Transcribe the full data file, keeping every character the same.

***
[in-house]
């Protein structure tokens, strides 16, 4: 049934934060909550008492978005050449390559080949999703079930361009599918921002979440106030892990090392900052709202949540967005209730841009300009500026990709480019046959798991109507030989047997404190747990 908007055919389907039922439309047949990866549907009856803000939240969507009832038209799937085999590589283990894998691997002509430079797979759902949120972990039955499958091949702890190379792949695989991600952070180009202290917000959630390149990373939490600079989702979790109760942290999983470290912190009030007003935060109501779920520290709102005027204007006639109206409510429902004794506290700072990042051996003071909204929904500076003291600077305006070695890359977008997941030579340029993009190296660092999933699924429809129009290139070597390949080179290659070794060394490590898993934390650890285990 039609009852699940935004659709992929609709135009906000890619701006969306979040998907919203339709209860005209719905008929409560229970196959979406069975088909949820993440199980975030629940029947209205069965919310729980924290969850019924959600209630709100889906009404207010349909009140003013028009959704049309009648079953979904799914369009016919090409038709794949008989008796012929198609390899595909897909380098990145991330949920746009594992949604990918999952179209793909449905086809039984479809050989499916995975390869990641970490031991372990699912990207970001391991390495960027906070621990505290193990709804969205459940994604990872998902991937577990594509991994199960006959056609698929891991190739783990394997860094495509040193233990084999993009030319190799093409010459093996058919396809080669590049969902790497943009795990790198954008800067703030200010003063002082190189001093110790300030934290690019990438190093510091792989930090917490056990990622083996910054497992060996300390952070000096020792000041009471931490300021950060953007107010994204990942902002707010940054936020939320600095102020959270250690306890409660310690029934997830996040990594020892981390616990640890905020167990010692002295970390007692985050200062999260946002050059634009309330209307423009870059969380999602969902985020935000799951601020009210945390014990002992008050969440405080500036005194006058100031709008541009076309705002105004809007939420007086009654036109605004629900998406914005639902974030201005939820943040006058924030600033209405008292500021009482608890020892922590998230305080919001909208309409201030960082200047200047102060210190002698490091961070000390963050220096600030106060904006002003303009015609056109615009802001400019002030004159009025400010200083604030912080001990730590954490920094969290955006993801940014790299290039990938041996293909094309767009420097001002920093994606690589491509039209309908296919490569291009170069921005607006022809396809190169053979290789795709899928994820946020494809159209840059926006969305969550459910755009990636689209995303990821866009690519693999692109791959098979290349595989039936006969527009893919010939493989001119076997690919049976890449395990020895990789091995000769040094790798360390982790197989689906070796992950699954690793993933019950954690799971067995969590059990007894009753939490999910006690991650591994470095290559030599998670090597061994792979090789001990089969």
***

[in-house]
């Protein structure tokens, strides 16, 4: 049934934060909550008492978005050449390559080949999703079930361009599918921002979440106030892990090392900052709202949540967005209730841009300009500026990709480019046959798991109507030989047997404190747990 908007055919389907039922439309047949990866549907009856803000939240969507009832038209799937085999590589283990894998691997002509430079797979759902949120972990039955499958091949702890190379792949695989991600952070180009202290917000959630390149990373939490600079989702979790109760942290999983470290912190009030007003935060109501779920520290709102005027204007006639109206409510429902004794506290700072990042051996003071909204929904500076003291600077305006070695890359977008997941030579340029993009190296660092999933699924429809129009290139070597390949080179290659070794060394490590898993934390650890285990 039609009852699940935004659709992929609709135009906000890619701006969306979040998907919203339709209860005209719905008929409560229970196959979406069975088909949820993440199980975030629940029947209205069965919310729980924290969850019924959600209630709100889906009404207010349909009140003013028009959704049309009648079953979904799914369009016919090409038709794949008989008796012929198609390899595909897909380098990145991330949920746009594992949604990918999952179209793909449905086809039984479809050989499916995975390869990641970490031991372990699912990207970001391991390495960027906070621990505290193990709804969205459940994604990872998902991937577990594509991994199960006959056609698929891991190739783990394997860094495509040193233990084999993009030319190799093409010459093996058919396809080669590049969902790497943009795990790198954008800067703030200010003063002082190189001093110790300030934290690019990438190093510091792989930090917490056990990622083996910054497992060996300390952070000096020792000041009471931490300021950060953007107010994204990942902002707010940054936020939320600095102020959270250690306890409660310690029934997830996040990594020892981390616990640890905020167990010692002295970390007692985050200062999260946002050059634009309330209307423009870059969380999602969902985020935000799951601020009210945390014990002992008050969440405080500036005194006058100031709008541009076309705002105004809007939420007086009654036109605004629900998406914005639902974030201005939820943040006058924030600033209405008292500021009482608890020892922590998230305080919001909208309409201030960082200047200047102060210190002698490091961070000390963050220096600030106060904006002003303009015609056109615009802001400019002030004159009025400010200083604030912080001990730590954490920094969290955006993801940014790299290039990938041996293909094309767009420097001002920093994606690589491509039209309908296919490569291009170069921005607006022809396809190169053979290789795709899928994820946020494809159209840059926006969305969550459910755009990636689209995303990821866009690519693999692109791959098979290349595989039936006969527009893919010939493989001119076997690919049976890449395990020895990789091995000769040094790798360390982790197989689906070796992950699954690793993933019950954690799971067995969590059990007894009753939490999910006690991650591994470095290559030599998670090597061994792979090789001990089969």